Every now and then, either intentionally or otherwise, a band will write a song that sticks with you after only hearing it once. With me it has happened numerous times, such as The Fire Theft’s “Heaven,” The Rolling Stones’ “Dead Flowers” or Wham’s “Wake Me Up Before You Go-Go.”
Every now and then, either intentionally or otherwise, a band will write a song that sticks with you after only hearing it once.
With me it has happened numerous times, such as The Fire Theft’s “Heaven,” The Rolling Stones’ “Dead Flowers” or Wham’s “Wake Me Up Before You Go-Go.” Over this last week, while corresponding with Nathan Szytel and Dominic Castillo from The Ravishers, it has been their song “Keep You Around” that I can’t seem to shake.
Portland’s The Ravishers have only been up and running for a fairly short period of time, starting in late 2008.
Though the band had spent considerable time together playing under the name Dominic Castillo and the Rock Savants. Though when Dominic Castillo, Jonathan Barker, Kelly Anne Masigat and Nathan Szytel incorporated Eric Moczygemba into their lineup on bass, they felt like a new band. And so they were reborn as The Ravishers, writing, as they put it, “polished indie rock” songs that will enjoyably stick with you.
Szytel and Castillo were kind enough to take time this past week and offer some insight into the band’s past and current affairs.
Richard D. Oxley: What is the band’s recording/album history thus far? Is there anything in the works?
Nathan Szytel: We have an EP that we just released, Singles for Singles. We are also almost done with a full length that should be out in the summer of 2009.
RO: Is there any style you aim for? Are there any effects, instruments, special tools you use to gain a specific style or feel?
NS: Our instrumentation is pretty straightforward. What we spend an exorbitant amount of time on is how to bring those instruments in and out of a song in a way that makes it interesting. The secret for us has been to not play a part just because you have an instrument in your hands. It needs to serve the song.
RO: Could you explain that “secret?”
Dominic Castillo: We were recently recording a new song for our upcoming full length (at the Secret Society—great studio!). During the process I realized my guitar part didn’t contribute to the song, so I cut it. It’s easy to fall in love with a part, because, after all, you’re supposed to be making music, but sometimes a song is a zero-sum game.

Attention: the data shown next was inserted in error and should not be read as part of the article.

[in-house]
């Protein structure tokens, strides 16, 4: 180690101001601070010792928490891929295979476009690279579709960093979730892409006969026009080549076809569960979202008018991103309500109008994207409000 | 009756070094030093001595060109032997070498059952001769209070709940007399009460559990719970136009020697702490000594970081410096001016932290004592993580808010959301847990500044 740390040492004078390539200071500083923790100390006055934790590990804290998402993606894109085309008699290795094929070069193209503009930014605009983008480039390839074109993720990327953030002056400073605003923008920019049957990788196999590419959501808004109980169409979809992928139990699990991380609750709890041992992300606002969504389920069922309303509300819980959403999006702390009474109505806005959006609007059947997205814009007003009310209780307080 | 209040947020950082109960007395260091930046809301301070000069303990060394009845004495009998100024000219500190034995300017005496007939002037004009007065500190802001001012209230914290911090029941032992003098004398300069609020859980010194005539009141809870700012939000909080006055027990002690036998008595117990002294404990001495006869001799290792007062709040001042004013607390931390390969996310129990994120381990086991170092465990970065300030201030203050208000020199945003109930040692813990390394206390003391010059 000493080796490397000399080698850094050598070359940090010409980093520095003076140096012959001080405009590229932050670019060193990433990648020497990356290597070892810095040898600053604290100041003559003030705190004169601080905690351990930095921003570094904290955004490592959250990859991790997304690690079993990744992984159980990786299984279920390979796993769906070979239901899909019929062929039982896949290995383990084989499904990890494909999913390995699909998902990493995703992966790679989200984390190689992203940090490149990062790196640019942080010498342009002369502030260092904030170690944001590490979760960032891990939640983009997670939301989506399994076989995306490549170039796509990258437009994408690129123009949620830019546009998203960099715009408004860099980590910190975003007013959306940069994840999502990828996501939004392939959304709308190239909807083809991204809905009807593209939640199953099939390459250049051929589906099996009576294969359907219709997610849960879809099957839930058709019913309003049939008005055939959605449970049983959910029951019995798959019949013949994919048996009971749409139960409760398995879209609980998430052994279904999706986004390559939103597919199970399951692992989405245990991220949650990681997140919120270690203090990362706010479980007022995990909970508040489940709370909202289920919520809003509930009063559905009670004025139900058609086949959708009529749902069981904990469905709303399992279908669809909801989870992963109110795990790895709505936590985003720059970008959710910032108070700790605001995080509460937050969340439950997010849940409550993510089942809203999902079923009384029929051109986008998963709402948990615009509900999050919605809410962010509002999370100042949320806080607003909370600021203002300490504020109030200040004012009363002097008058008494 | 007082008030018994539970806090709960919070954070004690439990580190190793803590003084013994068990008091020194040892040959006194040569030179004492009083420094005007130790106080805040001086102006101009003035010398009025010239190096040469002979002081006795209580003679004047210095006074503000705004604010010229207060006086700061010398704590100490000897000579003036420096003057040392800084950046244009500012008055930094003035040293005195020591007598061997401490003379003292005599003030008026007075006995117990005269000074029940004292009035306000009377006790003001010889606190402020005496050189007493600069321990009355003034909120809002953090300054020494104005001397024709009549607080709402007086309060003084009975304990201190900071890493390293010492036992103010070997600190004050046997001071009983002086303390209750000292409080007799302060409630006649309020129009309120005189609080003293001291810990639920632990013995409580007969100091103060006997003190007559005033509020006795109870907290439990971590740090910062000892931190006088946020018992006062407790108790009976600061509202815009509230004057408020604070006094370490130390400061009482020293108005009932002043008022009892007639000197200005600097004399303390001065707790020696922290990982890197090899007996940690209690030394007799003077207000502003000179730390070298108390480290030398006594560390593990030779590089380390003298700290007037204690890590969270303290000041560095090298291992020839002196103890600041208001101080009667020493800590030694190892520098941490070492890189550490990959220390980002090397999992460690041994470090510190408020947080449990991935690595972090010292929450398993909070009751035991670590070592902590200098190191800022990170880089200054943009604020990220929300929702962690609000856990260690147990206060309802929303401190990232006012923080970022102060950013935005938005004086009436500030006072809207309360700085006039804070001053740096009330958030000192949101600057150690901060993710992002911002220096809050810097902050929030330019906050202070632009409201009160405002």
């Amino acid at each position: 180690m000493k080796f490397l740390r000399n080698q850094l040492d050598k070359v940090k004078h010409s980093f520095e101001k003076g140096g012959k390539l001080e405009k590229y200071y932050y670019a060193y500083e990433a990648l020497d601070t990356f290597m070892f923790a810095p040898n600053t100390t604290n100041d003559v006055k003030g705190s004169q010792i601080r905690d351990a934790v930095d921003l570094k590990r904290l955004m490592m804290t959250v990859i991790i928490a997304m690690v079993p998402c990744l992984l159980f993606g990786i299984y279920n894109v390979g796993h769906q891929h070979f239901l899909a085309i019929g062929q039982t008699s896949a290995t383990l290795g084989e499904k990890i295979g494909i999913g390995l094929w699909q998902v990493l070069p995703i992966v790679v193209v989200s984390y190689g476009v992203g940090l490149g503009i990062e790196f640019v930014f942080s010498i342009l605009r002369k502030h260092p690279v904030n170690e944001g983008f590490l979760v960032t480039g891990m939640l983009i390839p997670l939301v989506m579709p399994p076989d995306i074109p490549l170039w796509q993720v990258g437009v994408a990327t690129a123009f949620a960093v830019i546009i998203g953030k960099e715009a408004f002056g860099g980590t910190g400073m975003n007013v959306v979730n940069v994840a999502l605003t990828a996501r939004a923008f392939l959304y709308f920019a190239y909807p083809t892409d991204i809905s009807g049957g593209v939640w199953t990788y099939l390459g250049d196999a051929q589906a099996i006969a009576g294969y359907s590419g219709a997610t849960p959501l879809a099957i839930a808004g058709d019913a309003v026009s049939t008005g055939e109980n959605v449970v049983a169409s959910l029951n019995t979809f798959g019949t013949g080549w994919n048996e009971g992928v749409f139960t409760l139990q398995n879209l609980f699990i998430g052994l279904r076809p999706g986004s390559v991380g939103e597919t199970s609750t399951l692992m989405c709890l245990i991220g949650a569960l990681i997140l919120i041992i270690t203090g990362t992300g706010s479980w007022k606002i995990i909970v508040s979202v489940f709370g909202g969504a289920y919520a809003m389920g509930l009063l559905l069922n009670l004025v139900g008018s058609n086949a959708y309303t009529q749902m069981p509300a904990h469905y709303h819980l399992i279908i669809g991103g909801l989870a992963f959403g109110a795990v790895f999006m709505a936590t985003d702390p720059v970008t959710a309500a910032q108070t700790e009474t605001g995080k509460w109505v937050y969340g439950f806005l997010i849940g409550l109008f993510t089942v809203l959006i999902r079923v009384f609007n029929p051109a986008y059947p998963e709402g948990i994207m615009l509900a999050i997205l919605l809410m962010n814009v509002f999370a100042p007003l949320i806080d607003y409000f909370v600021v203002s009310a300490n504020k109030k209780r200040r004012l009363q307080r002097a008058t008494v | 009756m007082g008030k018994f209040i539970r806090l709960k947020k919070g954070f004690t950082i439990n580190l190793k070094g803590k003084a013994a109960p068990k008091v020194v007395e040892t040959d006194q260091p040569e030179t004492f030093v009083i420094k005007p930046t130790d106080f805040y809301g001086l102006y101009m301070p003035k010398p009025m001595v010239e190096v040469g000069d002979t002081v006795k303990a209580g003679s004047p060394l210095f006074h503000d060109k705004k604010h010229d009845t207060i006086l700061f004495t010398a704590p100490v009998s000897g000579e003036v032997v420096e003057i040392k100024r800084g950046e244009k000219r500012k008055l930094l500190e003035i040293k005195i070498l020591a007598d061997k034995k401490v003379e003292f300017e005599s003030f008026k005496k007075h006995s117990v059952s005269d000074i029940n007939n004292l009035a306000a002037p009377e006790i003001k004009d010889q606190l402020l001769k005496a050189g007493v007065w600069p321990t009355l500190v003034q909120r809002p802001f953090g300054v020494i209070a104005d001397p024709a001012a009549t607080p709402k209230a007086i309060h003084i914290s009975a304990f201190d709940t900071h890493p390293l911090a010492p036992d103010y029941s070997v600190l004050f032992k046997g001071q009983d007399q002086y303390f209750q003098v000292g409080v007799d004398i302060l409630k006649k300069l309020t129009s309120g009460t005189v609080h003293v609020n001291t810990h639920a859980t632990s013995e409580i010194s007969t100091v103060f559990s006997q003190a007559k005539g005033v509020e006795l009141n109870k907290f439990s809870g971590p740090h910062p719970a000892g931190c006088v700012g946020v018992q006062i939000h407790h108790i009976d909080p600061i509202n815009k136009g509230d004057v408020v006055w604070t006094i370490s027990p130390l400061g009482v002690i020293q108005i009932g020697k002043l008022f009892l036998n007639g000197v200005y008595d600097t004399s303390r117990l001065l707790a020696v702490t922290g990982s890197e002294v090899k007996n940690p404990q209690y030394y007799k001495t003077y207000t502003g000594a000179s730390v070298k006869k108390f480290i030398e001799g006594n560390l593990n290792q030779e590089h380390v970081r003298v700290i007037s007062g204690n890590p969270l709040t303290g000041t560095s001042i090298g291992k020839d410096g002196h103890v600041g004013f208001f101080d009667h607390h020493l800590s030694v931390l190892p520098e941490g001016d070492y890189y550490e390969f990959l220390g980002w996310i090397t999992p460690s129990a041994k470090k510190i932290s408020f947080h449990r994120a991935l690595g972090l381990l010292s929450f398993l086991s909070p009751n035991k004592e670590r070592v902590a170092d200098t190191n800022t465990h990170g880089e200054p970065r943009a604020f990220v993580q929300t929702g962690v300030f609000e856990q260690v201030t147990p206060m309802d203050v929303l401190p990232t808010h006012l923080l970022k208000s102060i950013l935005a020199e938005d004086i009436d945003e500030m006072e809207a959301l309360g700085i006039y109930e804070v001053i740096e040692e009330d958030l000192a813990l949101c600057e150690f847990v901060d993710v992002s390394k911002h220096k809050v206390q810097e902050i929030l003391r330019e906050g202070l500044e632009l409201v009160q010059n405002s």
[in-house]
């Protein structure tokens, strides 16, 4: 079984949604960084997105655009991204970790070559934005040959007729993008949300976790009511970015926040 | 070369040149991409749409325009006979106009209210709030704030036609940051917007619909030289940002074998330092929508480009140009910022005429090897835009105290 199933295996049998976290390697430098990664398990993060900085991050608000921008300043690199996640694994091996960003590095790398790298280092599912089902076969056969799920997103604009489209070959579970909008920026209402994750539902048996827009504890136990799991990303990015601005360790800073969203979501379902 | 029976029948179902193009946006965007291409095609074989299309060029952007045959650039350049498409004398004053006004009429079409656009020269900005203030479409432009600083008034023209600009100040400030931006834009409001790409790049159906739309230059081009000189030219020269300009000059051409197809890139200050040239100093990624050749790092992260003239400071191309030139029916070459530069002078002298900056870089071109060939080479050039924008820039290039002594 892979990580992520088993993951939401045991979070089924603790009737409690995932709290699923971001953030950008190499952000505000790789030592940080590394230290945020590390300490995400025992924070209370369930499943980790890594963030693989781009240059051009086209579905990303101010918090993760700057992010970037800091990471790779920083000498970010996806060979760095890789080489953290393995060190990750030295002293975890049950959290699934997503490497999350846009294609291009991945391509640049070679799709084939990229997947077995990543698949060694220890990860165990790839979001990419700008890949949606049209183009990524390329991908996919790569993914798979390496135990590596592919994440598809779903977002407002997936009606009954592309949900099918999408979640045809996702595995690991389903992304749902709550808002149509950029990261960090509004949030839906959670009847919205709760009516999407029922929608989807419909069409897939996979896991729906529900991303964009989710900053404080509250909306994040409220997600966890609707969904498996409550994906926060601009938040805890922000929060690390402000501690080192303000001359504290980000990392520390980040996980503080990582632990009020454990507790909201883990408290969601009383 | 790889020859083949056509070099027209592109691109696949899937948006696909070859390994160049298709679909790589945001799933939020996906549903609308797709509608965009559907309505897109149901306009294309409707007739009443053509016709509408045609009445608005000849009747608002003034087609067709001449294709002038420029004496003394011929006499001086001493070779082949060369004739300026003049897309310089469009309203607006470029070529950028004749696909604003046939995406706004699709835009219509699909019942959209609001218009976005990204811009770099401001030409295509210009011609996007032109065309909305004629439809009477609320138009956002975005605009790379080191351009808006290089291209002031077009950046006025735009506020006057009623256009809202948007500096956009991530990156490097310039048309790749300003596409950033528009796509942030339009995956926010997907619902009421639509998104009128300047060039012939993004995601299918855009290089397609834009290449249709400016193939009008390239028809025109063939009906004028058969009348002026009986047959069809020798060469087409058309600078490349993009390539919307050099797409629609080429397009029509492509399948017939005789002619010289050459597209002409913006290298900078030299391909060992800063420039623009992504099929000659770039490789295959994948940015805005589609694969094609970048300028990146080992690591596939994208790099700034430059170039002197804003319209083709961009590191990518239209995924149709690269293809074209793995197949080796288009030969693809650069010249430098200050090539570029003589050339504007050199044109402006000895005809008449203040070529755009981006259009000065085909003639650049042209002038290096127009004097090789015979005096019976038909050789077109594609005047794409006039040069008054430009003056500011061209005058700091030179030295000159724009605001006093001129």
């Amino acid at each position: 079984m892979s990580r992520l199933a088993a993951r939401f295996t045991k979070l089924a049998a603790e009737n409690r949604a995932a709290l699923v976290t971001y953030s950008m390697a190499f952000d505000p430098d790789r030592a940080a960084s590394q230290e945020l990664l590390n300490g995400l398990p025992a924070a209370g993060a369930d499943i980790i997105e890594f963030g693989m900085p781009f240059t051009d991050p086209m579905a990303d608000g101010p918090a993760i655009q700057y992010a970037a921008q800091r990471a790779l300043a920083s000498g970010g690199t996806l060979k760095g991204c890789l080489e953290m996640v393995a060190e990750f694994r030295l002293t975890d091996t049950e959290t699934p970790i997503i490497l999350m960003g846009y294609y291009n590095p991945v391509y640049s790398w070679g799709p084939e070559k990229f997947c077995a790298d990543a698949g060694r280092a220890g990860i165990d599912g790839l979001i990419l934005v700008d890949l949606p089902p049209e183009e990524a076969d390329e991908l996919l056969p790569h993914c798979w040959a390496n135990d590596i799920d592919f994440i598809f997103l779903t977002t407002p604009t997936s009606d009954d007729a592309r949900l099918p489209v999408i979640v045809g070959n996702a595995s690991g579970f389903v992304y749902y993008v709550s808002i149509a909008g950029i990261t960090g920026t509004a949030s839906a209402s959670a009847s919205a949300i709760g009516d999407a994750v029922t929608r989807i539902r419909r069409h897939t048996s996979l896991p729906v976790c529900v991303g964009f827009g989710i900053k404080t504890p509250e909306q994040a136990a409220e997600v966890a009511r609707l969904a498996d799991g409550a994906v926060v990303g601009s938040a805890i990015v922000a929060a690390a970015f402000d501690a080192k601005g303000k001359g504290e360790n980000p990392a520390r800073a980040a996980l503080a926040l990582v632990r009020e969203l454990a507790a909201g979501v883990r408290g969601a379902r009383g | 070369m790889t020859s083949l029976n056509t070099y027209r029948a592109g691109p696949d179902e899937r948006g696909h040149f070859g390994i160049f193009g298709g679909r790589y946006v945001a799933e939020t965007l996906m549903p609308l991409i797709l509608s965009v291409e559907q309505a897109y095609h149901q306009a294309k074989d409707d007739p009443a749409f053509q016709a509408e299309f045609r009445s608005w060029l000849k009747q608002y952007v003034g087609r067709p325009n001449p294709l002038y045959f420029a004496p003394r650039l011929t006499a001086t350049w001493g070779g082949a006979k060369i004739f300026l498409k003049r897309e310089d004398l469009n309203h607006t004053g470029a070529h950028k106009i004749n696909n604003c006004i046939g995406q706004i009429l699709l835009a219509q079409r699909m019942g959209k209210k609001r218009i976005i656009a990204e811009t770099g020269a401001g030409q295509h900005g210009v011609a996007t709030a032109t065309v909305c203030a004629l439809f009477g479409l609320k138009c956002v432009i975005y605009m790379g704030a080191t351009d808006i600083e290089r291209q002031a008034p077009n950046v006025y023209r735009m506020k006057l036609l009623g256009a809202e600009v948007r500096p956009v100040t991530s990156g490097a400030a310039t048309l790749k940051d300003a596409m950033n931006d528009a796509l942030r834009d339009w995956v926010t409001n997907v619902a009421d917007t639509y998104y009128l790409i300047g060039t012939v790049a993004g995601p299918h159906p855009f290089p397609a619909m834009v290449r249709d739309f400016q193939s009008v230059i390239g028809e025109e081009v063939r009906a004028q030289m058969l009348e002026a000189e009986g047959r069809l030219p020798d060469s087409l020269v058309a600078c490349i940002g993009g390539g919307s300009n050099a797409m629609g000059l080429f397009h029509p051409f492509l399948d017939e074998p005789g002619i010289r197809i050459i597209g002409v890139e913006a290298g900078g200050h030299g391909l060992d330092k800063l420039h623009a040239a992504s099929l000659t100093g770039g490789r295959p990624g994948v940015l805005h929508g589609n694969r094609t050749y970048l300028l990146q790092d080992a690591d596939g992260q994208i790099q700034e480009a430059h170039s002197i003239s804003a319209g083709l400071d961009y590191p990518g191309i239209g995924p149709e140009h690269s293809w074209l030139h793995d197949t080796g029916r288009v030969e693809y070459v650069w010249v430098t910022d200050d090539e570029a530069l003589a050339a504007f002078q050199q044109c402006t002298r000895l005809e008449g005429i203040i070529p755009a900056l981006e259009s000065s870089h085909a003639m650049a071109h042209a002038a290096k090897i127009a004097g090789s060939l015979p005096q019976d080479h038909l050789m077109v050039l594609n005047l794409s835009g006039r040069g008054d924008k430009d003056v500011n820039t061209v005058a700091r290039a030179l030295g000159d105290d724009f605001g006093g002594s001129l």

Your part exists at the expense of something else that’s happening at the time. It’s a lesson we learn over and over again and it forces us to ask what is important in a song.
RO: What is the songwriting process like? Does the band collaborate on a song or does one person bring a song to the band? Are there one or two main songwriters?
NS: Dominic writes the majority of songs with some collaboration with the rest of the band.
RO: Dominic, are certain aspects of a song more important than others?
DC: There aren’t aspects of a song that are more important than others for me. I like being caught by a song, whether I’m listening to the radio or writing. I just want the song to catch me.
DV: Why the name change in general after gaining one person? Did the band change very much?
NS: No, the band hasn’t changed drastically, but any creative venture can benefit from a breath of fresh air. The name change did not completely grow out of gaining a new bass player. The change was more so that the band could breath, and to reflect how we had “grown up” as a band, so to speak.
DC: We wanted to try a new direction and it just felt good to do a name change and just start fresh. We had a new batch of songs—I think everyone was ready for a change.
RO: Was the style, feel and sound of Dominic Castillo and the Rock Savants very different from The Ravishers?
NS: I would describe it as a progression or a refining. Even though some of us have been making music for a while, we are still getting better!
RO: If The Ravishers were a sandwich, what would it be called and what would it be made out of?
DC: If I was smarter than I am it would be much sexier of a sandwich, but sandwiches aren’t very sexy. Man, I am trying to think of the sexiest sandwich.
It is definitely on a baguette, definitely gonna have some prosciutto and some Genoa cured meat, and probably for cheese it’s gonna be a Fontina cheese, and then probably a few pepperoncinis in there to spice it up a bit. The sandwich would probably have to be eaten while making love—that is the most important part of the sandwich.
Hot steamy sandwich love. It would be called The Ravisher … ah man, I am going to go make one right now.